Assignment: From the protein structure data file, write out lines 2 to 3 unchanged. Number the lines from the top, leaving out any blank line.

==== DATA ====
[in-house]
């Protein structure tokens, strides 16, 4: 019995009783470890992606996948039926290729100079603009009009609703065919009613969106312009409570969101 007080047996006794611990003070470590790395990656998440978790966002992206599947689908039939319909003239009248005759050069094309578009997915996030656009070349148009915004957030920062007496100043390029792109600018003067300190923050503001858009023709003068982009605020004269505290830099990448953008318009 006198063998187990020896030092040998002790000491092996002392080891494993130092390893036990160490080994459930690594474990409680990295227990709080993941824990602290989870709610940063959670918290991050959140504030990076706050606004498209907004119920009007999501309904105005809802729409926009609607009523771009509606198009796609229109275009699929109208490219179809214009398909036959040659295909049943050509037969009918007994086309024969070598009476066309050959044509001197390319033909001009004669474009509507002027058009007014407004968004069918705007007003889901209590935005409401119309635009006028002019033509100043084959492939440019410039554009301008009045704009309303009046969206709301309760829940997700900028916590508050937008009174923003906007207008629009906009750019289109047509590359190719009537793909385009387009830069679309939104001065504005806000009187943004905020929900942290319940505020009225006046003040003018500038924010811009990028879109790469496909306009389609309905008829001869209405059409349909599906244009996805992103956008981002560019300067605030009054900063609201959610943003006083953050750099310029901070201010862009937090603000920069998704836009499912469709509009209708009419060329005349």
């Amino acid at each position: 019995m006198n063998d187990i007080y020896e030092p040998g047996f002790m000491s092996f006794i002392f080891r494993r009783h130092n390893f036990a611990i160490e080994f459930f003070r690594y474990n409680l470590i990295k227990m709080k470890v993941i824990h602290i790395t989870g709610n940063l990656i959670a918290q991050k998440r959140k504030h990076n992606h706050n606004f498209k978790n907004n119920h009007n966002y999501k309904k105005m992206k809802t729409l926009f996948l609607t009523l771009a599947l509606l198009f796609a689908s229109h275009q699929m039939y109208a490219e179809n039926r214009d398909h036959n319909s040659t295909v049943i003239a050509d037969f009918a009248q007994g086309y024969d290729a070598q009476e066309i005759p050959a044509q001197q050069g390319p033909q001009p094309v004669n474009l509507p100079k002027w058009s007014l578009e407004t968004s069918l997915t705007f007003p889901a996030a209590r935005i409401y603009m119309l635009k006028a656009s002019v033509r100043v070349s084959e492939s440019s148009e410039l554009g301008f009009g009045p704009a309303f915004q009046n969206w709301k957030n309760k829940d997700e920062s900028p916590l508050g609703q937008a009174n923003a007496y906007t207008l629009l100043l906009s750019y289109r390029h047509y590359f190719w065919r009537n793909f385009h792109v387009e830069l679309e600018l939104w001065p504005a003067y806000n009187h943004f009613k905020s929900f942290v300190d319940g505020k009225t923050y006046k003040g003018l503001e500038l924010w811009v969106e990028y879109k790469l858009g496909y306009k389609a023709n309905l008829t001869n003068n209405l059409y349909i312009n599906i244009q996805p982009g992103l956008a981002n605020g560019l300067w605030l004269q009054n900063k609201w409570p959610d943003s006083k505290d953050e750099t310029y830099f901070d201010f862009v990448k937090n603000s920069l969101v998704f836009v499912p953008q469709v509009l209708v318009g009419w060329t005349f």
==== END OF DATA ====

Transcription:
């Protein structure tokens, strides 16, 4: 019995009783470890992606996948039926290729100079603009009009609703065919009613969106312009409570969101 007080047996006794611990003070470590790395990656998440978790966002992206599947689908039939319909003239009248005759050069094309578009997915996030656009070349148009915004957030920062007496100043390029792109600018003067300190923050503001858009023709003068982009605020004269505290830099990448953008318009 006198063998187990020896030092040998002790000491092996002392080891494993130092390893036990160490080994459930690594474990409680990295227990709080993941824990602290989870709610940063959670918290991050959140504030990076706050606004498209907004119920009007999501309904105005809802729409926009609607009523771009509606198009796609229109275009699929109208490219179809214009398909036959040659295909049943050509037969009918007994086309024969070598009476066309050959044509001197390319033909001009004669474009509507002027058009007014407004968004069918705007007003889901209590935005409401119309635009006028002019033509100043084959492939440019410039554009301008009045704009309303009046969206709301309760829940997700900028916590508050937008009174923003906007207008629009906009750019289109047509590359190719009537793909385009387009830069679309939104001065504005806000009187943004905020929900942290319940505020009225006046003040003018500038924010811009990028879109790469496909306009389609309905008829001869209405059409349909599906244009996805992103956008981002560019300067605030009054900063609201959610943003006083953050750099310029901070201010862009937090603000920069998704836009499912469709509009209708009419060329005349």
């Amino acid at each position: 019995m006198n063998d187990i007080y020896e030092p040998g047996f002790m000491s092996f006794i002392f080891r494993r009783h130092n390893f036990a611990i160490e080994f459930f003070r690594y474990n409680l470590i990295k227990m709080k470890v993941i824990h602290i790395t989870g709610n940063l990656i959670a918290q991050k998440r959140k504030h990076n992606h706050n606004f498209k978790n907004n119920h009007n966002y999501k309904k105005m992206k809802t729409l926009f996948l609607t009523l771009a599947l509606l198009f796609a689908s229109h275009q699929m039939y109208a490219e179809n039926r214009d398909h036959n319909s040659t295909v049943i003239a050509d037969f009918a009248q007994g086309y024969d290729a070598q009476e066309i005759p050959a044509q001197q050069g390319p033909q001009p094309v004669n474009l509507p100079k002027w058009s007014l578009e407004t968004s069918l997915t705007f007003p889901a996030a209590r935005i409401y603009m119309l635009k006028a656009s002019v033509r100043v070349s084959e492939s440019s148009e410039l554009g301008f009009g009045p704009a309303f915004q009046n969206w709301k957030n309760k829940d997700e920062s900028p916590l508050g609703q937008a009174n923003a007496y906007t207008l629009l100043l906009s750019y289109r390029h047509y590359f190719w065919r009537n793909f385009h792109v387009e830069l679309e600018l939104w001065p504005a003067y806000n009187h943004f009613k905020s929900f942290v300190d319940g505020k009225t923050y006046k003040g003018l503001e500038l924010w811009v969106e990028y879109k790469l858009g496909y306009k389609a023709n309905l008829t001869n003068n209405l059409y349909i312009n599906i244009q996805p982009g992103l956008a981002n605020g560019l300067w605030l004269q009054n900063k609201w409570p959610d943003s006083k505290d953050e750099t310029y830099f901070d201010f862009v990448k937090n603000s920069l969101v998704f836009v499912p953008q469709v509009l209708v318009g009419w060329t005349f």